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Opinion

  • Jimmy Higdon

    state senator

    jimmyhigdon@windstream.net

    The first week of the 2018 regular session of the Kentucky General Assembly is in the books, and pension reform is still a major priority for all of us in Frankfort.

    Along with passing a two-year budget and two-year road fund, pension reform must occur in order to put Kentucky’s poorly-funded pension systems on the right path to solvency.

  • Bardstown Cable customers didn’t lose any Louisville TV stations this year. Negotiations continued until just days before the deadline for the city and the station managers to reach an agreement on prices — as it typically does — and customers came out on top in the fact that they won’t be losing any large stations. They lost, however, in the pricing department.

  • Farming is dangerous work and hazards can sometimes lurk in unexpected places. Grain bins are a good example.

    Thanks to a donation from a local farm couple the Northeast Nelson Fire Protection District is now equipped to respond to grain bin entrapment situations. These emergencies are more common than a non-farmer might think. In 2016 there were two dozen such incidents nationally, resulting in 12 deaths.

    Being able to respond quickly with the right equipment and training is key when a fire department responds to such an emergency.

  • Credit Robyn Thomas of Mammy’s Kitchen for bringing back the Shop with a Cop program and making Christmas a lot brighter for seven disadvantaged Nelson County families.

    The project is organized by the Old Kentucky Home Fraternal Order of Police. After a several-year hiatus, Robyn decided it was time to bring back the Bardstown “Christmas Crawl.” Tito’s Vodka was an underwriting sponsor.

  • Not unlike Congress, I have always been addicted to futile and meaningless resolutions.

    I don’t know that they are futile and meaningless at the time, or I would not make them. Every year, without fail, I resolve to become an entirely different person.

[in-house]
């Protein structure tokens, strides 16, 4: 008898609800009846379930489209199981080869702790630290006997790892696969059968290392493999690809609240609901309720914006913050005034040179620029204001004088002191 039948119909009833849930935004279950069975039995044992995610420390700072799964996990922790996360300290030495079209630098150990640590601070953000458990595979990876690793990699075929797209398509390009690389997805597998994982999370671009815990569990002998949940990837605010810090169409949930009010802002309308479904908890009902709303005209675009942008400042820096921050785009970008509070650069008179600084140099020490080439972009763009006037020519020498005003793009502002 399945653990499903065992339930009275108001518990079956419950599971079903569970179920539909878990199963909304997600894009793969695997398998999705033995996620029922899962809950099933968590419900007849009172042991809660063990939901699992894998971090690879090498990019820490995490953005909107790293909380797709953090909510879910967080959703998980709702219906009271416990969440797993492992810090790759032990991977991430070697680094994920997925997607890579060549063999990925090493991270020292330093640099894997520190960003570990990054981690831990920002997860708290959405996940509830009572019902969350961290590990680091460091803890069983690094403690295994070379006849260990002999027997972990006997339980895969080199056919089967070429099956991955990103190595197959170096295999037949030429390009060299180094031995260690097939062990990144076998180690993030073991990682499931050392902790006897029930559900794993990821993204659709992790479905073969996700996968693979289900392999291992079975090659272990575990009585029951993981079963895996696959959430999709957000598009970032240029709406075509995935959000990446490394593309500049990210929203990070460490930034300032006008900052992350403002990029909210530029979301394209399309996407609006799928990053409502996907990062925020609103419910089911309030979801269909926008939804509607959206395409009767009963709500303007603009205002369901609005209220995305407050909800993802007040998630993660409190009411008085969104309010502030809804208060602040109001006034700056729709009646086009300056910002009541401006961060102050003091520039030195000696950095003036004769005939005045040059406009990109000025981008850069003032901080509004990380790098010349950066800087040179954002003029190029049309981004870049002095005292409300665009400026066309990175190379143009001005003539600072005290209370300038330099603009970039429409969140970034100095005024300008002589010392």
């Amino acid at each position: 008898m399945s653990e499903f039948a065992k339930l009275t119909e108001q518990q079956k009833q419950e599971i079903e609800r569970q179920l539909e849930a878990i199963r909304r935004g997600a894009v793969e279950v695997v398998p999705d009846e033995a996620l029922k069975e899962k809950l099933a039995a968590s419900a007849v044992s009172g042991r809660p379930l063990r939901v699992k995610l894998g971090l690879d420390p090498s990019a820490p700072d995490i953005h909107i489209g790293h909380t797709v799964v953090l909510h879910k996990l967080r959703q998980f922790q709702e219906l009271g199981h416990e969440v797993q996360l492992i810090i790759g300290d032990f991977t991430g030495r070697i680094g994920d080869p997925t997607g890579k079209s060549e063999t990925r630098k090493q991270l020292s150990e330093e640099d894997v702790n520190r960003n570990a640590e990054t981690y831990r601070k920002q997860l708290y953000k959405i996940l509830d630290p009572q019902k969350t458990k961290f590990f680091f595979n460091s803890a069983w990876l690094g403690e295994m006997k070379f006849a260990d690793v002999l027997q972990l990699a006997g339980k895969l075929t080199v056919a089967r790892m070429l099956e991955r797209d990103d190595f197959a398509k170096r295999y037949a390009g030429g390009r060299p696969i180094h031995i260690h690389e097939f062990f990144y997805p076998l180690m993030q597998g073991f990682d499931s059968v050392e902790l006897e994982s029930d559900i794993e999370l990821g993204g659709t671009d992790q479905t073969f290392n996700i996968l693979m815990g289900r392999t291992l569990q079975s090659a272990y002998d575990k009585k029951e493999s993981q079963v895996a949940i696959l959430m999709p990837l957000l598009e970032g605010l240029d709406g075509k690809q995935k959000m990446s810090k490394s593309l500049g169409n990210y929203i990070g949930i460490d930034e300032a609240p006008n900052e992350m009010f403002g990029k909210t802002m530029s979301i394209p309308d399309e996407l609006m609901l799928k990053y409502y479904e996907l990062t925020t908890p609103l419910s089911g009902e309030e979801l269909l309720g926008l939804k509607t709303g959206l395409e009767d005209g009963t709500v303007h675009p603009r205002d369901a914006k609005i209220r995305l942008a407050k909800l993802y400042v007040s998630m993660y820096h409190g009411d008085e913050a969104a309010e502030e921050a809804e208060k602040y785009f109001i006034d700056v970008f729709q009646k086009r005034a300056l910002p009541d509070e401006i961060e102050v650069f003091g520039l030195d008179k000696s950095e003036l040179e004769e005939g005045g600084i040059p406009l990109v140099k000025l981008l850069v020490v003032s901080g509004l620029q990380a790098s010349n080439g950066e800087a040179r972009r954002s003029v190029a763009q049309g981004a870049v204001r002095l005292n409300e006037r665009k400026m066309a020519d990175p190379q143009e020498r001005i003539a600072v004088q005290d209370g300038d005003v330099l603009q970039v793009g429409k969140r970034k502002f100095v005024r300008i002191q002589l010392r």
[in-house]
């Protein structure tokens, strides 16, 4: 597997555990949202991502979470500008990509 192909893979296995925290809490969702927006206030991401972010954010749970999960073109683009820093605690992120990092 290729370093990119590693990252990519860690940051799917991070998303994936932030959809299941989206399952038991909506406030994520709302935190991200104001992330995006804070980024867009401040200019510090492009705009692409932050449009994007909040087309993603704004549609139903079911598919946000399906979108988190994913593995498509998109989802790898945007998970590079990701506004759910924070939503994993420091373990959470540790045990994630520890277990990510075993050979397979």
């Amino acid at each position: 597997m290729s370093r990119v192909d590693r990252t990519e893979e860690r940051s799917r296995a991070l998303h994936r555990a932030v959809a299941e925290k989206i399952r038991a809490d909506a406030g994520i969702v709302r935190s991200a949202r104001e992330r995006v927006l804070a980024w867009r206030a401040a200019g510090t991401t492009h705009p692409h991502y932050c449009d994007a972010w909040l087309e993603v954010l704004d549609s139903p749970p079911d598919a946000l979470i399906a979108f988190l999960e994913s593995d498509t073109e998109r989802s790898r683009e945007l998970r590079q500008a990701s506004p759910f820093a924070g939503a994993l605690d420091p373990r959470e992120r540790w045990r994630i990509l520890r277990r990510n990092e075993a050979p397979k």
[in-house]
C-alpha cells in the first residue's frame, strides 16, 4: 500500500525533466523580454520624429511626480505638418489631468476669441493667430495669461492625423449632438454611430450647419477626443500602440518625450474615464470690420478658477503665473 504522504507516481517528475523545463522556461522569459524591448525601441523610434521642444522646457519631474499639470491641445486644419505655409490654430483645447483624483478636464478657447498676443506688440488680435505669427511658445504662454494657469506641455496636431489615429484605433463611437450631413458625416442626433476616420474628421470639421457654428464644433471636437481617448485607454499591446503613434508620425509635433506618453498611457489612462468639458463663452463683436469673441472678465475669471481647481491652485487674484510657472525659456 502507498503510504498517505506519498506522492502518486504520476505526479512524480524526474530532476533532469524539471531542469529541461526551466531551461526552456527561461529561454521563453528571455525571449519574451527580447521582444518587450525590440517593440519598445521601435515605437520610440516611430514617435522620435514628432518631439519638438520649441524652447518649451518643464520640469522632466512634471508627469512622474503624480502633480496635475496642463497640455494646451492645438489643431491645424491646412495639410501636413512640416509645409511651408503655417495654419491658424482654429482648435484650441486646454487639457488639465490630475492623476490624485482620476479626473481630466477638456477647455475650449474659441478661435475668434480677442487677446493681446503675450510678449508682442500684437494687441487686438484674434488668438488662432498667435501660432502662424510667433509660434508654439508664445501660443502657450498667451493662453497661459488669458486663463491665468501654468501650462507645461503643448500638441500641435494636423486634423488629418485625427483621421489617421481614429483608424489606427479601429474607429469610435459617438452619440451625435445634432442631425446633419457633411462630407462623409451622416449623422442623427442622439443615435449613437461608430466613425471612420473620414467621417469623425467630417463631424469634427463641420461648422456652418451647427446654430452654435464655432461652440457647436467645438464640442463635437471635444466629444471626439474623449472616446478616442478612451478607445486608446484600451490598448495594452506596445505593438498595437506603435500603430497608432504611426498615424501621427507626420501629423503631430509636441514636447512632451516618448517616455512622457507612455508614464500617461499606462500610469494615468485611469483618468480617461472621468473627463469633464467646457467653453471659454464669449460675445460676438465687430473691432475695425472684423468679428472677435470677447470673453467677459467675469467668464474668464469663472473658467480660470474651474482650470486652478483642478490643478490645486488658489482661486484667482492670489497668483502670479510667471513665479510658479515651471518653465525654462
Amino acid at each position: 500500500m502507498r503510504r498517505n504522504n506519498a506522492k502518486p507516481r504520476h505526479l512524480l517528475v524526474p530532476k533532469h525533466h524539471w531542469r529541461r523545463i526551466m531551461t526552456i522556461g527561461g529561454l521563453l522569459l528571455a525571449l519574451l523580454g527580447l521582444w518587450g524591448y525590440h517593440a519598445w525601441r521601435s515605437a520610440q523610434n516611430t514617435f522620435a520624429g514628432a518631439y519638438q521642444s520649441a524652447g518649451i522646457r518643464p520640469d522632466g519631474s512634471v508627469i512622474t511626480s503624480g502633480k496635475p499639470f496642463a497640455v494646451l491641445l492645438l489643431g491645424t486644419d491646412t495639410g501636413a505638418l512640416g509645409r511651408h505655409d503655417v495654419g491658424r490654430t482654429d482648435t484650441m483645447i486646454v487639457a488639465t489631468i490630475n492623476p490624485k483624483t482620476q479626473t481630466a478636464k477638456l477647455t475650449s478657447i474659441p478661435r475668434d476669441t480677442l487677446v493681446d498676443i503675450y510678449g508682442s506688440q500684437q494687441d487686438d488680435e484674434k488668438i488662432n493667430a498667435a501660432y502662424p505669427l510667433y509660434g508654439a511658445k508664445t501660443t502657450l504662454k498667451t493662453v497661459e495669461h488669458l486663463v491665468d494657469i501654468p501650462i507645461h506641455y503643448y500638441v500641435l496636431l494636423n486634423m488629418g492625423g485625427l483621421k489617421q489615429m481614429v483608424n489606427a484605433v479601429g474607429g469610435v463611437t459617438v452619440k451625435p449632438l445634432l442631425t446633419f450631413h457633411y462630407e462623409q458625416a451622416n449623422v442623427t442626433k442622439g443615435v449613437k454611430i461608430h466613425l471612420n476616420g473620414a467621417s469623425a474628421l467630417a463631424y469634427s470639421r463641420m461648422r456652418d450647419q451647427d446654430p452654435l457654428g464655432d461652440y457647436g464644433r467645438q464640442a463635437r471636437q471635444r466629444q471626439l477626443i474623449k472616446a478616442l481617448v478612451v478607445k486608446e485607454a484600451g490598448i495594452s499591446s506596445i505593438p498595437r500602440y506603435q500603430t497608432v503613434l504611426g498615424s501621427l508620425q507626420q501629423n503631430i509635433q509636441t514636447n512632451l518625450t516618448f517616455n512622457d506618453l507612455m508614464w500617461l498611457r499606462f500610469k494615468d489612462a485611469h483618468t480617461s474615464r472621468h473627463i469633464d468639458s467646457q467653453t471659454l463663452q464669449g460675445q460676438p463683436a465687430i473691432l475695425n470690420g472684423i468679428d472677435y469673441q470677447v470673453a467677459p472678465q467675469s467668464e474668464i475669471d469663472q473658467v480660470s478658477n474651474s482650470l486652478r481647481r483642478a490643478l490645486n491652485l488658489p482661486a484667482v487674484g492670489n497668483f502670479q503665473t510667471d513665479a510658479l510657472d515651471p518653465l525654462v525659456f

• “I, Tonya” is a movie that is, in places, very difficult to watch. But it is also impossible to look away.

    This biopic about the briefly famous, then infamous Tonya Harding has offended some reviewers by putting child abuse and domestic violence in close proximity to comedy. But it would be difficult to tell Harding’s story without both elements.

  • There is still time, before the year ends, for one more editorial about the outlook of state workers’ pensions. Even with the many articles warning the public, people still don’t understand the repercussions if the pensions of teachers, firefighters, police, social workers plus many more are rearranged to pay debts incurred by previous administrations.

  • The president was unafraid of violating church-and-state strictures when called on Americans to return to God and seek his guidance.

    “No greater thing could come to our land today than a revival of the spirit of religion — a revival that would sweep through the homes of the nation and stir the hearts of men and women of all faiths to a reassertion of their belief in God and their dedication to his will for themselves and for their world,” he said.

  • We knew it was coming, but it was a year earlier than expected.

    Nelson County Sheriff Ed Mattingly announced this month he would retire in January, one year ahead of schedule, and said his reason was the uncertainty over how Kentucky’s pension crisis might affect his future financial footing.

    Mattingly had planned on retiring after his term was up at the end of 2018. After four years as sheriff, he was ready to turn the page to the next chapter in his life. His service to the community will be missed.

  • ALEXANDRA PETRI

    Columnist

    The Washington Post